However, going up against a Boston team that has been playing some of its best basketball lately will be the ultimate challenge for Toronto without its best player. After a rocky start to the season, Kemba Walker has flourished with the Celtics, leading the team in points per game (22.6) and assists (5.4) entering Monday. What’s even more impressive is Walker ranking fifth in the league in points per possession off the pick-and-roll. As a team, the Celtics rank second in the league off points generated in the pick-and-roll, as it’s been their strength all season long. They’ve managed to kill teams with their offense, whether the scoring is coming from Walker, Jayson Tatum or Jaylen Brown, and their defense is right up their with Toronto’s as one of the best in the league.
Without Siakam’s scoring and defensive presence, the Raptors will have their hands full guarding the three-headed monster of Walker, Tatum and Brown. Gasol has had a down year thus far, but he has the best net rating (plus-10.8) of any of the other starters on the team, and still provides solid defense in the post. When this starting lineup is intact, the Raptors have proved to be one of the best teams in the East. While they have also proven to have the depth to contend through injuries, they haven’t had to play a team like the Celtics, especially without Siakam. Toronto can still get it done on the defensive end of the floor, but someone will need to help Lowry carry some of the offensive weight to keep this game interesting.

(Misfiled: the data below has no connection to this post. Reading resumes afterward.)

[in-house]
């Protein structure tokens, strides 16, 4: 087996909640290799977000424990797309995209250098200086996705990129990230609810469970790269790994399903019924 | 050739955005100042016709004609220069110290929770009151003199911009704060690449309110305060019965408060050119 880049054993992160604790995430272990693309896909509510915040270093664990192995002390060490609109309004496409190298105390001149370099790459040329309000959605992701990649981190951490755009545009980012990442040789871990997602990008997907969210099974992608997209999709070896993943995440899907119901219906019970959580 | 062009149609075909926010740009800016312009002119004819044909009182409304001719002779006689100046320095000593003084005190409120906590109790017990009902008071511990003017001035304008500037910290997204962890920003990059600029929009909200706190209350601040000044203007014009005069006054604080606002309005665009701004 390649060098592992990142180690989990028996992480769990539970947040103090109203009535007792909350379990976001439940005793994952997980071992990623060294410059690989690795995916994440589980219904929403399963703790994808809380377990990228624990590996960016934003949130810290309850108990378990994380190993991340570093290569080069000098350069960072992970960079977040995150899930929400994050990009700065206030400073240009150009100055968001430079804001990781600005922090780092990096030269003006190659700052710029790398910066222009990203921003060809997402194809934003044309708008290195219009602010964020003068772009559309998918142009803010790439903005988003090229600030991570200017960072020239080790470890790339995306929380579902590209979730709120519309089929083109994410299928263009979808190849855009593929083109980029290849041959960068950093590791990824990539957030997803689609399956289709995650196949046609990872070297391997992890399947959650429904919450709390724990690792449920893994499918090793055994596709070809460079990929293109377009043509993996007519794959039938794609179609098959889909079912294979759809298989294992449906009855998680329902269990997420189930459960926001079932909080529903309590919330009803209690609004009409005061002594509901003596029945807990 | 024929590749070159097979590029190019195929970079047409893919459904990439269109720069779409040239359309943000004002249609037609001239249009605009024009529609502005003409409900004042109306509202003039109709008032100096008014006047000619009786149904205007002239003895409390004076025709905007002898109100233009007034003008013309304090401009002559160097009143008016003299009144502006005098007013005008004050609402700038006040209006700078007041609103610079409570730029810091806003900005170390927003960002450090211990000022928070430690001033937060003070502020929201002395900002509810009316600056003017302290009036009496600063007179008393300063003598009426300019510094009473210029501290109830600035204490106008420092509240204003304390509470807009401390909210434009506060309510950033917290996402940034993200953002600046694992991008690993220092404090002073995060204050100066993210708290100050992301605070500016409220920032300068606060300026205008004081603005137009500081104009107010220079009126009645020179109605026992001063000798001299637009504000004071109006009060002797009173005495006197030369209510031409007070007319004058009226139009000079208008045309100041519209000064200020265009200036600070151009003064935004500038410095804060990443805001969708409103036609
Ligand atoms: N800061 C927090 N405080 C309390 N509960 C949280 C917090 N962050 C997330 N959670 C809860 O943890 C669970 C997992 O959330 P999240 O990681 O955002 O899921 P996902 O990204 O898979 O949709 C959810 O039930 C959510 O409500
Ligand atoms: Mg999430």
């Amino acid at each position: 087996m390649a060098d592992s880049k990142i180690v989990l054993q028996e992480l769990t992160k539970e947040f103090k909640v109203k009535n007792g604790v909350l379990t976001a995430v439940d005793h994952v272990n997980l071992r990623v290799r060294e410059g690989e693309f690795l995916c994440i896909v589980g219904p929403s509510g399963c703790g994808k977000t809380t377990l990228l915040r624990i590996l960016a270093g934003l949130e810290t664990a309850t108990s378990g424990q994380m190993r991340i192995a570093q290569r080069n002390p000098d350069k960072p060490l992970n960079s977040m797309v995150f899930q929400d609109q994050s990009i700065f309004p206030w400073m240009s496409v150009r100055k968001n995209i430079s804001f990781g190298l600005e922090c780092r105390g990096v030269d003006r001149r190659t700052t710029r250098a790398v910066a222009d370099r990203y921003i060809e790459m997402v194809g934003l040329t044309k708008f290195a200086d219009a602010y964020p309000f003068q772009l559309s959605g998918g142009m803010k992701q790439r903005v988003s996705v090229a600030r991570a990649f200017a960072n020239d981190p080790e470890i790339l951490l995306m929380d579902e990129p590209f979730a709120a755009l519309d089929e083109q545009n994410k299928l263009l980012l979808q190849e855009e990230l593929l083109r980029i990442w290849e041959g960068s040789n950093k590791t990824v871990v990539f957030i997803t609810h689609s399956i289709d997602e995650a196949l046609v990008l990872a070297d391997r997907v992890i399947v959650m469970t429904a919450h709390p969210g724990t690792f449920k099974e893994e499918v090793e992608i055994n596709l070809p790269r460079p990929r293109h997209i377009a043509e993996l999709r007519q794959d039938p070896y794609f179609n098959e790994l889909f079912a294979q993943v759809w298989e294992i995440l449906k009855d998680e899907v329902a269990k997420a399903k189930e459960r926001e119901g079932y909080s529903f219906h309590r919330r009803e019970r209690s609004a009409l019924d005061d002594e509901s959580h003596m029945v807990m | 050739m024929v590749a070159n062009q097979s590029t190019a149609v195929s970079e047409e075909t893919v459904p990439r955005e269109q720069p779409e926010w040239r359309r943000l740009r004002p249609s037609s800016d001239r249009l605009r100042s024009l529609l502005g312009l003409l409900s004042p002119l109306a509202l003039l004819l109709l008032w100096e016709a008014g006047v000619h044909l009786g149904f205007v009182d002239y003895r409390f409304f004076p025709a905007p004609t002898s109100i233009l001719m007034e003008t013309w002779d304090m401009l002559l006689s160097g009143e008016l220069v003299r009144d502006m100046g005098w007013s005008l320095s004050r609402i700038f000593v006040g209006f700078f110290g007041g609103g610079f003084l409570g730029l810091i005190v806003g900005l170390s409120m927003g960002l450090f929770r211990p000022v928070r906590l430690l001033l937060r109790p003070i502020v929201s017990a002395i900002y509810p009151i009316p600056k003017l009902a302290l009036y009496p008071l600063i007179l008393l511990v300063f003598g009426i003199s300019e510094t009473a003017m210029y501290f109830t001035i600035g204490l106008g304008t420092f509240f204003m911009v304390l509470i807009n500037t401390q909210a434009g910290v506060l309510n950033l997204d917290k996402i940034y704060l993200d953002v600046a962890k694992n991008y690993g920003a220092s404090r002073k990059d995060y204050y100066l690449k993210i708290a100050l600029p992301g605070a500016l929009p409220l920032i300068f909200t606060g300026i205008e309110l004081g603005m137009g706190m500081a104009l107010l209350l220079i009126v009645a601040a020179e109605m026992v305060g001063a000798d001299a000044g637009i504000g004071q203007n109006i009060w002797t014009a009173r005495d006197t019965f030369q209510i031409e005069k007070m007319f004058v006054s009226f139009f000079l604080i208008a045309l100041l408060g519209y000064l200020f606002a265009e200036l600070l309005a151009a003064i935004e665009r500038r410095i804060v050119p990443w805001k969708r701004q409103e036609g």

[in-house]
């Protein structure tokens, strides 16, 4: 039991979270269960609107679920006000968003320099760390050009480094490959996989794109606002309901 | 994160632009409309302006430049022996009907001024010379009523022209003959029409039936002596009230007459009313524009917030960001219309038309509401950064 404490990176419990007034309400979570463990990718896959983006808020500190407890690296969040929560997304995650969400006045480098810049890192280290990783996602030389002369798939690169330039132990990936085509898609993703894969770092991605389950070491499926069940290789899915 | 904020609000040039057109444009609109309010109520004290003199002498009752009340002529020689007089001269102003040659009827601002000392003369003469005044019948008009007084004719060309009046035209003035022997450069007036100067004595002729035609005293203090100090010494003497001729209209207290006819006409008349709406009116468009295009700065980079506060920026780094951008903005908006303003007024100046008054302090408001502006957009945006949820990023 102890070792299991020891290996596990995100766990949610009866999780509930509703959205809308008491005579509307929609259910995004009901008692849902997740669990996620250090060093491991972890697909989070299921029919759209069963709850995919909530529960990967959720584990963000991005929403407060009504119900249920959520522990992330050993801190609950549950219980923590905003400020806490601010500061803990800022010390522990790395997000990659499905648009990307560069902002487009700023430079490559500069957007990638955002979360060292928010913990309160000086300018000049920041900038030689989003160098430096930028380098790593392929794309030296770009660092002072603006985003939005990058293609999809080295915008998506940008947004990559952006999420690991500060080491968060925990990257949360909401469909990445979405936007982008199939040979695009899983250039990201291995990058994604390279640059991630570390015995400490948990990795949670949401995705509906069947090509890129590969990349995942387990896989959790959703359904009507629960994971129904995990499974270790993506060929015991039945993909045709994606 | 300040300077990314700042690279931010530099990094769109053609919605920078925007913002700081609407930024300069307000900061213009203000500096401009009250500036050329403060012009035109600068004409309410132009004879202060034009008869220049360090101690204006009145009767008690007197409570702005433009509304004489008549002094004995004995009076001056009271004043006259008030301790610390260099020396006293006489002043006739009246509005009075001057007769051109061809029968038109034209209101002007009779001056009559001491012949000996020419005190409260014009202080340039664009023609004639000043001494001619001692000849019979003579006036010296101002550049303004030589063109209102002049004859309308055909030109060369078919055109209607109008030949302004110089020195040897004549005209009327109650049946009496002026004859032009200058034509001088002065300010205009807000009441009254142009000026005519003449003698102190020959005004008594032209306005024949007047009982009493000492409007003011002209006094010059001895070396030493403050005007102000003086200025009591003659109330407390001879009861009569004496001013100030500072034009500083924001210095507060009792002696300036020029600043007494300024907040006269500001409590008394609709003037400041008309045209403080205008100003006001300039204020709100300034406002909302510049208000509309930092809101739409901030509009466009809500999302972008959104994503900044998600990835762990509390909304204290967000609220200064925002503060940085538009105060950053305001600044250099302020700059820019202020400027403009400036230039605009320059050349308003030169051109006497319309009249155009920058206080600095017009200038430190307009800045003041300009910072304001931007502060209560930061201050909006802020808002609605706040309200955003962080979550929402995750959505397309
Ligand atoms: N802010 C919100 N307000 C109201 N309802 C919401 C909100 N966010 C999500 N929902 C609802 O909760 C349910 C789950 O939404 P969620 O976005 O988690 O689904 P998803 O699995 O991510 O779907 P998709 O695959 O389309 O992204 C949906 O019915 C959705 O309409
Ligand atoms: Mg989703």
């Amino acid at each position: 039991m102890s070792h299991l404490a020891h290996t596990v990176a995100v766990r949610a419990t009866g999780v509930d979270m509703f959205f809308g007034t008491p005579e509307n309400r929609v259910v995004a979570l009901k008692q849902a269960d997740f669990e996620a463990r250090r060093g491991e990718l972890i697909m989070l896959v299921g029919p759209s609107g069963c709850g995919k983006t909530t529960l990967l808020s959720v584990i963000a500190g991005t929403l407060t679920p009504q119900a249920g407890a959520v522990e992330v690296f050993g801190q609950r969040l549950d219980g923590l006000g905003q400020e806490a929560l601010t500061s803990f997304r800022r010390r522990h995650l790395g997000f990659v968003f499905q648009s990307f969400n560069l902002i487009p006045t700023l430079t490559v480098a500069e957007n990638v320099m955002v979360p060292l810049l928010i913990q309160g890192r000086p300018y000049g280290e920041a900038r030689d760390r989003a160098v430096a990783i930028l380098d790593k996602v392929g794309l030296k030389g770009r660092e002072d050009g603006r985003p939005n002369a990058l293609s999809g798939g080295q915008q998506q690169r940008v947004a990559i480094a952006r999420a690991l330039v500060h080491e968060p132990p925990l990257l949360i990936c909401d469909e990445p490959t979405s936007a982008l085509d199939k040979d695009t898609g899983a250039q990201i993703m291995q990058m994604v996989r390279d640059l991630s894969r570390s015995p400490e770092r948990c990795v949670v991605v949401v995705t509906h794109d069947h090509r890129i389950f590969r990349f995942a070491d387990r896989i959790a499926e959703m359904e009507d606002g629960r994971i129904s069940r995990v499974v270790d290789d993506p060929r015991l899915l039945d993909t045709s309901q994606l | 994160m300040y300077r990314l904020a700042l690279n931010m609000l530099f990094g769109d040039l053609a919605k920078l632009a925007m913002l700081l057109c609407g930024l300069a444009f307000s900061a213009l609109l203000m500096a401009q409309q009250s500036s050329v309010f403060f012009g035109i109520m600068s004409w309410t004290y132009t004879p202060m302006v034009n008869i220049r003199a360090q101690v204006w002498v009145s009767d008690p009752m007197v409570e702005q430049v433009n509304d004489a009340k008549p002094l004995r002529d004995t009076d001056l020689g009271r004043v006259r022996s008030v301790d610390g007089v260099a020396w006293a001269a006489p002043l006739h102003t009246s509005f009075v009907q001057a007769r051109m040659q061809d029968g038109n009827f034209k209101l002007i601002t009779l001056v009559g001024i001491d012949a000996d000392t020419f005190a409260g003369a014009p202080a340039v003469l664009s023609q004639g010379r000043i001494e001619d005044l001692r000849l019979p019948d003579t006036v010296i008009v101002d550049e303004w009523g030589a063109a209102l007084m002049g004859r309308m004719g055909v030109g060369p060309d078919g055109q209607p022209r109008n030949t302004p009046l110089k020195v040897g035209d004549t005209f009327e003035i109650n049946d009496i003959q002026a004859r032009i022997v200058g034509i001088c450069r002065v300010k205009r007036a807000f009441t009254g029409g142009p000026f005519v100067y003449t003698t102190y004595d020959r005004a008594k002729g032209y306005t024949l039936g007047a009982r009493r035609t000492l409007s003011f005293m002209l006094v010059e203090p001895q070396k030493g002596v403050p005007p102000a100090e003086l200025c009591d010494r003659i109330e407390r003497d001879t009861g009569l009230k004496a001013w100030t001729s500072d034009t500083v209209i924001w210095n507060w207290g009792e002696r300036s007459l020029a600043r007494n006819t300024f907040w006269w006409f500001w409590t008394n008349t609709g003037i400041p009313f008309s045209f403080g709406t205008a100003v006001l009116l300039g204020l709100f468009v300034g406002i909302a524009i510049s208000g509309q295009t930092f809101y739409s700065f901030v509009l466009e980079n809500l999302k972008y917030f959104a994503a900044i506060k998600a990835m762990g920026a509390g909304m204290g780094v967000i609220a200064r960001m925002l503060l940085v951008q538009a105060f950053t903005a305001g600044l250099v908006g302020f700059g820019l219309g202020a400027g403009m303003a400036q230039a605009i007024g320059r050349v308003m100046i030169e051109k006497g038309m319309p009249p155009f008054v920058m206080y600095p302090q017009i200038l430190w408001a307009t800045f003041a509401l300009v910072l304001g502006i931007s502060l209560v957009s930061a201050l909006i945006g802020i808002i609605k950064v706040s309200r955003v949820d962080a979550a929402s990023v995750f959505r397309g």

This will be the first time that Toronto has hosted a Christmas Day game, and just the second time it has played on the holiday. The Raptors have one of the best home environments in the league, which is part of the reason why they hold a 13-3 record at Scotiabank Arena this season. They’ll get some help from the crowd to make the game tough for Boston, but unless Toronto gets enough help from its entire roster to make up for Siakam’s absence, the Celtics could pull away with a win here. — Jasmyn Wimbish